• Continue to fight against encroachment of non-physicians upon our practice of psychiatry. I have fought for patient safety in California for two decades resisting encroachment on several levels including prescribing. As President I will defend our specific competencies and emphasize all that we have to offer to patients. We also need to evaluate models of care and effective integrated practice models that will demonstrate our social responsibility while assuring patient safety.
  • Continue work toward full parity, elimination of formulary restrictions, and creative models of integration with primary care.
  • Assure a fair and rational practitioner acceptable process for re-certification. I understand our members’ frustration with the MOC process. I will advocate for our members to have a practitioner friendly, valid, and clinically meaningful and useful MOC process. I support changes in dialogue with ABPN. MOC should be empirically validated and free from conflict of interest both from the specialty organization and the outside examining agency. We need an evolving project to achieve this ambitious goal and hope our patients will be the beneficiaries.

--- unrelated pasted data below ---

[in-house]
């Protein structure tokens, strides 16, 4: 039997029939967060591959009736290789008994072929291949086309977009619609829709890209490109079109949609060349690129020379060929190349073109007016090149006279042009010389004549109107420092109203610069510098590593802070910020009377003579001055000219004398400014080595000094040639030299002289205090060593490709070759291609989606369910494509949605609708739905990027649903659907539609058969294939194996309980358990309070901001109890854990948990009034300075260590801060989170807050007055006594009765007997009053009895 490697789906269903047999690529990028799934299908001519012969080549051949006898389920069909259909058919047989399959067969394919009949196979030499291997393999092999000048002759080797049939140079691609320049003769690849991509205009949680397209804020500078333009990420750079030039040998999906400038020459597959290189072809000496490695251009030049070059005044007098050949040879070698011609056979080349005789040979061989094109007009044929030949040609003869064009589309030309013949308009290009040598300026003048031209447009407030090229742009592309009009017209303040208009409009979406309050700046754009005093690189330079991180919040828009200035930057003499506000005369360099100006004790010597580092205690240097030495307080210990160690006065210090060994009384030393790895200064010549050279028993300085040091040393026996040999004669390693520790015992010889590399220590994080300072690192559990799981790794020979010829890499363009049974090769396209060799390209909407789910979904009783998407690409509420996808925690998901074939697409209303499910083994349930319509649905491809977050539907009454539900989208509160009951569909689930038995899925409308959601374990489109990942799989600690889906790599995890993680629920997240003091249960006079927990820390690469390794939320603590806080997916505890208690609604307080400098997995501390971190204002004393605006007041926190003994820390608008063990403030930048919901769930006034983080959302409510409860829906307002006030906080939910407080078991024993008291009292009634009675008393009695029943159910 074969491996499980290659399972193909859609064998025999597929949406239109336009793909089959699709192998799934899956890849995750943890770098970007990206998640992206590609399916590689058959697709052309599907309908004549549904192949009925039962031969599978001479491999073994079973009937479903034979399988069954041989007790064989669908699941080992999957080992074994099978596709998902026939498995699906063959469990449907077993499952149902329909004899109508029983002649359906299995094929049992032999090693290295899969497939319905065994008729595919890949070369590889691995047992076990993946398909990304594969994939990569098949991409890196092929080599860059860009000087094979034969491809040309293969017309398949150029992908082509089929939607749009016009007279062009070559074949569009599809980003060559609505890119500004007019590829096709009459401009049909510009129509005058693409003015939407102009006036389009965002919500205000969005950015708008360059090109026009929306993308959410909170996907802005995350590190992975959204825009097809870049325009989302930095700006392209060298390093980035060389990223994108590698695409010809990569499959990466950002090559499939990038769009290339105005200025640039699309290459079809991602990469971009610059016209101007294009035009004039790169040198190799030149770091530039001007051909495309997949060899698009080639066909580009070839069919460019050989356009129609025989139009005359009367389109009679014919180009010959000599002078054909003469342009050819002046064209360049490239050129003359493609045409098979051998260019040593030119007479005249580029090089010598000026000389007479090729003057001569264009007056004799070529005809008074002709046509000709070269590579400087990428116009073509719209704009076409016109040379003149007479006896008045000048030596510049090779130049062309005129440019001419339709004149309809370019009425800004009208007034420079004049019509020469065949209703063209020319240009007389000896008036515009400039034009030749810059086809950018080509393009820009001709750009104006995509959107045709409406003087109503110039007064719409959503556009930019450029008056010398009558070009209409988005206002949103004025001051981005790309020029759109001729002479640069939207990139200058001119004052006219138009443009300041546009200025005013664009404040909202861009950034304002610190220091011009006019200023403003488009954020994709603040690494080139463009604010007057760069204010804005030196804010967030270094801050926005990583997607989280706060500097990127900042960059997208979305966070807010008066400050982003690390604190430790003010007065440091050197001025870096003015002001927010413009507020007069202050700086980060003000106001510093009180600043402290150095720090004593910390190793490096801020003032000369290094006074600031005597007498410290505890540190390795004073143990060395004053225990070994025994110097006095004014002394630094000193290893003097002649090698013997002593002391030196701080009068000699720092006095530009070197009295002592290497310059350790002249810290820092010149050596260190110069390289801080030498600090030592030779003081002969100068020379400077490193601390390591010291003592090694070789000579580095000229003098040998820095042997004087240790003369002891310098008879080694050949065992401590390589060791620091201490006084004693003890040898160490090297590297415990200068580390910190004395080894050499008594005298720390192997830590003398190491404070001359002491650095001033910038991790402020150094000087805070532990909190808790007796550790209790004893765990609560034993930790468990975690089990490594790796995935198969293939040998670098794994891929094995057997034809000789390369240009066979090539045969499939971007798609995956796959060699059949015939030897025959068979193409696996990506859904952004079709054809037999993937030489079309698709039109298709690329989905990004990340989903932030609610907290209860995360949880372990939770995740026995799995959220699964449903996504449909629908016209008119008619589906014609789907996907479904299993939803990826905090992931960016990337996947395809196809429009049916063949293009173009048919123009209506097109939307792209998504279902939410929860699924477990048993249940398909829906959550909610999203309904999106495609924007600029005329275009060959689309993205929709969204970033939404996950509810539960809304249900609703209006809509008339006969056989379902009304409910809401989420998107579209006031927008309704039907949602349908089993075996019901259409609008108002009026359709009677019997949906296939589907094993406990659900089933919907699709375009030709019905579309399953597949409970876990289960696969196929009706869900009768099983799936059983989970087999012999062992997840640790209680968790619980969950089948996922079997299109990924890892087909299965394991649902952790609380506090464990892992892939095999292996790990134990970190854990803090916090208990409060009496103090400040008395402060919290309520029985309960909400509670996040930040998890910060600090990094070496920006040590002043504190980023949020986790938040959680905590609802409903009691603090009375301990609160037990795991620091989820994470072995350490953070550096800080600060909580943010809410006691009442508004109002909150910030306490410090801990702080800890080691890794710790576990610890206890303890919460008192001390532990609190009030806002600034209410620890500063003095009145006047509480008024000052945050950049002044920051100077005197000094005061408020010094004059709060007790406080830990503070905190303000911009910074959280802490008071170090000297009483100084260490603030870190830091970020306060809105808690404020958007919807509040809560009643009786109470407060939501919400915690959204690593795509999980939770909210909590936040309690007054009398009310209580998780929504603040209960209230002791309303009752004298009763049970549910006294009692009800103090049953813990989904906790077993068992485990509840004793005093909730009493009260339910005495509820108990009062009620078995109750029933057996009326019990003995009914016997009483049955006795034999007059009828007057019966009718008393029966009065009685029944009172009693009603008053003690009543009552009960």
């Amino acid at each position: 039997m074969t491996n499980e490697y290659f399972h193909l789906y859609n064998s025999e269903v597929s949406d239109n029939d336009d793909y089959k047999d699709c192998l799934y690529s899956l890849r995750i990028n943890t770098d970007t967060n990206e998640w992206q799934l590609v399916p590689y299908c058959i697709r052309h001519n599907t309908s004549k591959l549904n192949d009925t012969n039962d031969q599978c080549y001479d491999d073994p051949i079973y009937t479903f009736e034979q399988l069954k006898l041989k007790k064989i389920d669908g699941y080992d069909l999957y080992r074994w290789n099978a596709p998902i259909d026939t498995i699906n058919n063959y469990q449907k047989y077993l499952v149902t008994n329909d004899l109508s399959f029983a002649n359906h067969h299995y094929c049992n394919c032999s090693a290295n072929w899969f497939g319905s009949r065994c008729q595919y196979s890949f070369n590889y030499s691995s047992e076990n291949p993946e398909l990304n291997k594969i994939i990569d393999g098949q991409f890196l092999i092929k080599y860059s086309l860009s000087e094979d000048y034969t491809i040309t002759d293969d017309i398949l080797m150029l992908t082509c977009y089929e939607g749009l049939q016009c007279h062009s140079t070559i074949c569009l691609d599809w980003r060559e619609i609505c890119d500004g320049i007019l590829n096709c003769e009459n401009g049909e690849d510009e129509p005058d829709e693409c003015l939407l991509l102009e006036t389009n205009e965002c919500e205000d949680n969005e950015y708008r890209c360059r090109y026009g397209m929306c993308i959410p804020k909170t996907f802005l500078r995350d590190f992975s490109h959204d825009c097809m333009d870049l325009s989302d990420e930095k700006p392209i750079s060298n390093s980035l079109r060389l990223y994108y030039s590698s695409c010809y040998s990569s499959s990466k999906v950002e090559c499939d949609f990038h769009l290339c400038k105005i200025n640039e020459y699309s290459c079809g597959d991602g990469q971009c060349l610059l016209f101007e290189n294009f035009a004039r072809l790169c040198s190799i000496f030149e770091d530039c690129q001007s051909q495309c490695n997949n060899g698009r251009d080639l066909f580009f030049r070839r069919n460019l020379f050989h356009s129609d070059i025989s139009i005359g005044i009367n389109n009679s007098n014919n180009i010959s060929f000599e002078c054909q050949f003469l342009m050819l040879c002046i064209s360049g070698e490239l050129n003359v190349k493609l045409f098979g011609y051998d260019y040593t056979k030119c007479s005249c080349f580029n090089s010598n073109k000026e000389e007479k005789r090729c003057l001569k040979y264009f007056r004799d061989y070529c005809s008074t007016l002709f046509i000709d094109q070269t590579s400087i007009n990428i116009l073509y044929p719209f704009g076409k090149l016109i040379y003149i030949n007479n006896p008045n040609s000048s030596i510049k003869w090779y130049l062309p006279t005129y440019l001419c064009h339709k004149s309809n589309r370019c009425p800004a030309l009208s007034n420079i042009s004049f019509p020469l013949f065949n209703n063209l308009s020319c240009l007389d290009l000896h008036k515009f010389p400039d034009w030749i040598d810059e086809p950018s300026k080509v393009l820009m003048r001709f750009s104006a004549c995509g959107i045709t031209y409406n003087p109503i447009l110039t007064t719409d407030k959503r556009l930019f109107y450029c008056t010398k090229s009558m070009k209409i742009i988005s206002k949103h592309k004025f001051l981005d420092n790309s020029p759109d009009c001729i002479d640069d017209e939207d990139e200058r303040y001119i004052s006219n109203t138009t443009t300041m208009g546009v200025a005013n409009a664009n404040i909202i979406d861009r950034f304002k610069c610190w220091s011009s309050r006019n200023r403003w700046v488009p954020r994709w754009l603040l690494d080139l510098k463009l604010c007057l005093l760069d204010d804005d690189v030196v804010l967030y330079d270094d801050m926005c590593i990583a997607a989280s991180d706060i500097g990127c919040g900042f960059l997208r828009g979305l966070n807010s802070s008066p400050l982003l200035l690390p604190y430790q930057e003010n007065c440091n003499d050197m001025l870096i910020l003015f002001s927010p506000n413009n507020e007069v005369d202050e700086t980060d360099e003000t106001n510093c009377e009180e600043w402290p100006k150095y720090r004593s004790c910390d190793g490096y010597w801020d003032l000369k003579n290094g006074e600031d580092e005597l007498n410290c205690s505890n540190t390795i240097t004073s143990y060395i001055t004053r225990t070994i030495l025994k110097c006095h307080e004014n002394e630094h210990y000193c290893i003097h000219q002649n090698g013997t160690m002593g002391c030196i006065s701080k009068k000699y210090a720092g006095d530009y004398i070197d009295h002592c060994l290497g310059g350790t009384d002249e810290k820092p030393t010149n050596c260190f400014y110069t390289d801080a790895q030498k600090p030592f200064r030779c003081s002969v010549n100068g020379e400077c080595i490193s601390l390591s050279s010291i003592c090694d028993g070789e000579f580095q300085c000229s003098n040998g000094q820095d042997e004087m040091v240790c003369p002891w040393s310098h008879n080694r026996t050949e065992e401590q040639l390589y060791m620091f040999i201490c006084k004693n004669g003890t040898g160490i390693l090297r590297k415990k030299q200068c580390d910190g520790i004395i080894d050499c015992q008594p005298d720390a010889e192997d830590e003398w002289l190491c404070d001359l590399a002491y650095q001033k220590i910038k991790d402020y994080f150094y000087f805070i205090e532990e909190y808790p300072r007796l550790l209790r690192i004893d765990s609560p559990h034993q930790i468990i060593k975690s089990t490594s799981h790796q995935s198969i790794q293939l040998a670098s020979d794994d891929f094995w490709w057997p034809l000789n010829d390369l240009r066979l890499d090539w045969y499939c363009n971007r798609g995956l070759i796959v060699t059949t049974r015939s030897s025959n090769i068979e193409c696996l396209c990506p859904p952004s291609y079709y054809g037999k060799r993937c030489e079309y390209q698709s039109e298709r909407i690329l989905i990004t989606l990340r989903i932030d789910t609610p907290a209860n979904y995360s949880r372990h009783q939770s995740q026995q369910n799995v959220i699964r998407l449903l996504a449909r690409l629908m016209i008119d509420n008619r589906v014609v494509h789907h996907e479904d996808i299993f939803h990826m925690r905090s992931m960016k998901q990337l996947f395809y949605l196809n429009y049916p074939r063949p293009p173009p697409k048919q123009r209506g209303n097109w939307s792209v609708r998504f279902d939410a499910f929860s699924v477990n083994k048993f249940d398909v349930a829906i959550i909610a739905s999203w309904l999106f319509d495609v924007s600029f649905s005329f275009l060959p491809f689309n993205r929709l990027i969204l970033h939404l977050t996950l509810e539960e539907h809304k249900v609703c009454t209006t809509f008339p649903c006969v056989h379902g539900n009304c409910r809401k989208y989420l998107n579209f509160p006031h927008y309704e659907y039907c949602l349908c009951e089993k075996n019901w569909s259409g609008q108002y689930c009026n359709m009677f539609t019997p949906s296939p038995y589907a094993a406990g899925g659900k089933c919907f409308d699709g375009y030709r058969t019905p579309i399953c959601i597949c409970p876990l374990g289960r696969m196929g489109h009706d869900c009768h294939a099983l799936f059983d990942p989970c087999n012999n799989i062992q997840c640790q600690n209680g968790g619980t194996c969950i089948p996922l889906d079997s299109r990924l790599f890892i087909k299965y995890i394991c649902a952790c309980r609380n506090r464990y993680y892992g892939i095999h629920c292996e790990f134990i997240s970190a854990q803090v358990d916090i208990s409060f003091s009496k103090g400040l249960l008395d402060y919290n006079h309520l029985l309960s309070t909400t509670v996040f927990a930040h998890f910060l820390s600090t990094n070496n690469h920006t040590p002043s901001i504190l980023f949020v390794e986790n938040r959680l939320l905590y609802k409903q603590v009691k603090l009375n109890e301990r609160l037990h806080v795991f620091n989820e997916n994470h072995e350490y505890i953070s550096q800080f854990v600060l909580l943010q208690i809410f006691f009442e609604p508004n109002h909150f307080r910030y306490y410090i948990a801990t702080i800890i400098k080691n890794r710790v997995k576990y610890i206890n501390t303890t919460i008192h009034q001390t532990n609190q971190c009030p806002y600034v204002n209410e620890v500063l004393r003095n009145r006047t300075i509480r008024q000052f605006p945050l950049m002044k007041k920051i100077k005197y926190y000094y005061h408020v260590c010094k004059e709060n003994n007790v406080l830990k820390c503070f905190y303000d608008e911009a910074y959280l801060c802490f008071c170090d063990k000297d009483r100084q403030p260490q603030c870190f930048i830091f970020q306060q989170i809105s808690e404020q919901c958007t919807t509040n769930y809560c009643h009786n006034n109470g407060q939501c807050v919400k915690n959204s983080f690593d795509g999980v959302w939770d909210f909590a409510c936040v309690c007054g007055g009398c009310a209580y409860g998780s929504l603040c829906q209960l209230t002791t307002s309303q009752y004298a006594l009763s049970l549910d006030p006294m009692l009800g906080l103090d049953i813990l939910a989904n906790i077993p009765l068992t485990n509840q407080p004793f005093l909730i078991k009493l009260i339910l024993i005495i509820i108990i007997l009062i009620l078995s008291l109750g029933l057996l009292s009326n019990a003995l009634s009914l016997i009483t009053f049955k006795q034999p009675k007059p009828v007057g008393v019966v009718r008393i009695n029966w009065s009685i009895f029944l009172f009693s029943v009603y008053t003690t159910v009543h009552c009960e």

• Continue to promote equitable member representation in governance throughout APA.
  • Encourage increase in research and treatment of women’s mental health issues.
  • Assure that concerns of women psychiatrists are addressed.
  • The education and clinical training for Residents and Fellows in the next decade must emphasize the critical role of the psychiatrist in expanded medical and community settings. Understanding of integrated and community coordinated treatment in partnership with related health professionals will be essential. In all areas promoting access to care, quality diagnosis and treatment, and patient safety will be paramount.
  • Utilize an APA based personalized homepage to enhance APA membership connection and involvement in areas of organizational, educational, and community interest.
  • Encourage DSM-5 use and modification to reflect the symptoms of psychiatric disorders and diagnostic concerns of clinicians. Collaborate with NIMH to transition from categorical to research based diagnoses.
  • Work toward a productive relationship with Pharma that promotes research for new products, understanding our principal of patient safety over marketing interests. Discourage direct marketing of medications to the public.
  • Continue open communication between APA Board of Trustees, the Assembly and all Councils and Committees.
  • Continue integration and streamlining of APA activities and functions.
  • Expand utilization of information technologies to promote public interest which will assist our efforts to increase funding for psychiatric research. As APA President, I will work toward greater connection between APA, our membership, NIMH, and the general public.